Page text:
Regulatory Update: Shipping Used Medical Devices

On January 1, 2013, the international regulatory bodies who oversee the air transport of infectious and biological substances worldwide published a new exception to the regulations expressly for shipments of used medical devices.  The new exception permits used medical devices to be transported without the stringent requirements previously placed on these shipments.  With this recent publication, it is advisable to review the rationale for the development of these regulations, outline the current requirements and discuss future changes in the regulations.

For the purposes of transportation safety, infectious substances are considered dangerous goods and therefore subject to the dangerous goods transportation regulations.  The transportation regulations define used medical devices as those medical devices that have been removed from their original packaging, potentially contaminated by contact with a patient (human or animal) and are being returned to the manufacturer or other facility for repair, evaluation, sterilization, disinfection or cleaning[1].  As it pertains to the dangerous goods transportation regulations, the medical devices themselves are not the problem[2], but rather the biological material that may cause potential contamination.  The main concern with these used medical devices that have been in contact with patients is the potential for contamination by an infectious substance (a disease-causing agent).  The transportation regulations outline specific packaging and communication requirements to help ensure that anyone who comes in contact with the package during transport is protected against exposure to the potentially-infectious substances.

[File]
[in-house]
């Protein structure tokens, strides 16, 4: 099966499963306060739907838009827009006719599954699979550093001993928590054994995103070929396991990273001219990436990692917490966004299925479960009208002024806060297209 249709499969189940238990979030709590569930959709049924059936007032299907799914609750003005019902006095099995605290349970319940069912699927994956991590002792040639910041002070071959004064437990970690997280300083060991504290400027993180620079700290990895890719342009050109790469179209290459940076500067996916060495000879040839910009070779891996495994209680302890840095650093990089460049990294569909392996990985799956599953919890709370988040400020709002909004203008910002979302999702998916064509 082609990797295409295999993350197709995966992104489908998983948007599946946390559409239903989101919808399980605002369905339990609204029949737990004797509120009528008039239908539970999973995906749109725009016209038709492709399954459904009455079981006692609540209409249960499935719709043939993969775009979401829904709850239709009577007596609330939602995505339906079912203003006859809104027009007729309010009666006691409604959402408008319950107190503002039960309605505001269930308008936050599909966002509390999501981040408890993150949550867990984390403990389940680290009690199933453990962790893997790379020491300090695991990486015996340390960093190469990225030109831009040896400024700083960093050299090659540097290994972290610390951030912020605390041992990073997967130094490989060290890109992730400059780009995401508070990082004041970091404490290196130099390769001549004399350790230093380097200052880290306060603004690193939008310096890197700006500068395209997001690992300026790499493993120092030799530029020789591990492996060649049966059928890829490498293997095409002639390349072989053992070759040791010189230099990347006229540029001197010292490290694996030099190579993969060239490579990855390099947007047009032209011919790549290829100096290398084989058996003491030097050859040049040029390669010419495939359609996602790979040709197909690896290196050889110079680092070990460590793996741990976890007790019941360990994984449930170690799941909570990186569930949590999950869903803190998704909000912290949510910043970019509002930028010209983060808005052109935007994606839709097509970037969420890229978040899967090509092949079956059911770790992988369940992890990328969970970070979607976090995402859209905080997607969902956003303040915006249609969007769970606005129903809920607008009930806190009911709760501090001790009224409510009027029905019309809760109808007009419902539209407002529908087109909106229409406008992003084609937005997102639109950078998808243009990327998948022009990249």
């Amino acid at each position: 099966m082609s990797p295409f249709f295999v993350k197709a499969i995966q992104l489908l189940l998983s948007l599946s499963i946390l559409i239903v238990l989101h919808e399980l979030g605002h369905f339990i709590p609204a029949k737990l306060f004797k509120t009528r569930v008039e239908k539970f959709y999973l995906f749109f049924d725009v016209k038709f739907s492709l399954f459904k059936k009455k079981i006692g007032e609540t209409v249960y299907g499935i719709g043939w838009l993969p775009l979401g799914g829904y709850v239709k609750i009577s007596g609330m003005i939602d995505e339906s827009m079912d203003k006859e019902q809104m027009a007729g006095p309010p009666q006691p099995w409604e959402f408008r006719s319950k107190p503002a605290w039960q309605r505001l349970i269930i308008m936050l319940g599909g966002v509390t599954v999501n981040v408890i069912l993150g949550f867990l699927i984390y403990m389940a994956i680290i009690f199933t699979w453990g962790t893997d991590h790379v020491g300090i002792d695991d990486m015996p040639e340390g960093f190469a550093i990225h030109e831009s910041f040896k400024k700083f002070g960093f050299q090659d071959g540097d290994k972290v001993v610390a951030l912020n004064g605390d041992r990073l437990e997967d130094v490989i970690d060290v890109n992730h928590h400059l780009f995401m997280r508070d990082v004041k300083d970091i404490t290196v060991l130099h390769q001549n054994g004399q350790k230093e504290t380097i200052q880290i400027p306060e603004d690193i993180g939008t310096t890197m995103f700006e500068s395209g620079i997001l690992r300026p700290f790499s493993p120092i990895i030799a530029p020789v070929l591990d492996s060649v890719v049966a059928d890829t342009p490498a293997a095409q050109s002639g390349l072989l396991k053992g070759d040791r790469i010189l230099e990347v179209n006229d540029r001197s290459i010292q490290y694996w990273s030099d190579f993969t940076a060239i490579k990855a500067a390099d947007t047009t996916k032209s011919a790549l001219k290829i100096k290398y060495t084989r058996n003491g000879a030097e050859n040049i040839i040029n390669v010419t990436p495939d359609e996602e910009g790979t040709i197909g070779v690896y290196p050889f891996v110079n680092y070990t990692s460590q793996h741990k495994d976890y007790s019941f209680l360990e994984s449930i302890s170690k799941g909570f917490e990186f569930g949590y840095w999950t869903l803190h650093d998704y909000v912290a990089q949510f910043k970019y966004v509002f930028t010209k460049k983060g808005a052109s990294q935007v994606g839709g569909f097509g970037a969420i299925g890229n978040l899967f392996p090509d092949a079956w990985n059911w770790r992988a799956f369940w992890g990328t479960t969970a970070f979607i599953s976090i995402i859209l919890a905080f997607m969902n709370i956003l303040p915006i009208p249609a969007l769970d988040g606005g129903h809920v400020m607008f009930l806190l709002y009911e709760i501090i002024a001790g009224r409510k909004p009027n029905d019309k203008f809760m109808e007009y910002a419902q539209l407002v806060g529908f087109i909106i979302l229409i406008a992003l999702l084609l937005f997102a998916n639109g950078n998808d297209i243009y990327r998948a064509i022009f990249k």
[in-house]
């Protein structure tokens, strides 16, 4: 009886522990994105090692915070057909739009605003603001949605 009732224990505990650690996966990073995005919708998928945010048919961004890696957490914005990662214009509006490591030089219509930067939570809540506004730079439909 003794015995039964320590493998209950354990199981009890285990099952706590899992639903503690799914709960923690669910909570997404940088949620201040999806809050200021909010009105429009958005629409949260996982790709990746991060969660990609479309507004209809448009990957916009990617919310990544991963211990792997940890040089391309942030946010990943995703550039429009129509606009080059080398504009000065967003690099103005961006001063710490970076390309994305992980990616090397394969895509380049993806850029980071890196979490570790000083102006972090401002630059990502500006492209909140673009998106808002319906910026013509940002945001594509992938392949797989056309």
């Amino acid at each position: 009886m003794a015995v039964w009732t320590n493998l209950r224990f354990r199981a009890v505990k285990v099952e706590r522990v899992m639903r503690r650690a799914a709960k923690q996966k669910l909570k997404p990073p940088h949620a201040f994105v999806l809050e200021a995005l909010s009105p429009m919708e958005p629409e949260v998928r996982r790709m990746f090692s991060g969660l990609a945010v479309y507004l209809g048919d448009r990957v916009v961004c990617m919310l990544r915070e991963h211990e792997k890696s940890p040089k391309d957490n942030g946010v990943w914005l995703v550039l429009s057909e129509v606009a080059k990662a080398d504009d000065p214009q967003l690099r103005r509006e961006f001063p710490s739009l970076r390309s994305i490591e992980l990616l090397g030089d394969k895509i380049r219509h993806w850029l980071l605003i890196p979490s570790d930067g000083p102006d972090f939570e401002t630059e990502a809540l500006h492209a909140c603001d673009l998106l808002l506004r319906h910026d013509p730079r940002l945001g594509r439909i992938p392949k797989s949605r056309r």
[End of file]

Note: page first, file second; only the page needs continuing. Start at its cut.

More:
The transportation of dangerous goods is governed by a number of national and international regulatory bodies; however, the primary source for the regulations is the United Nations (UN). Read more…

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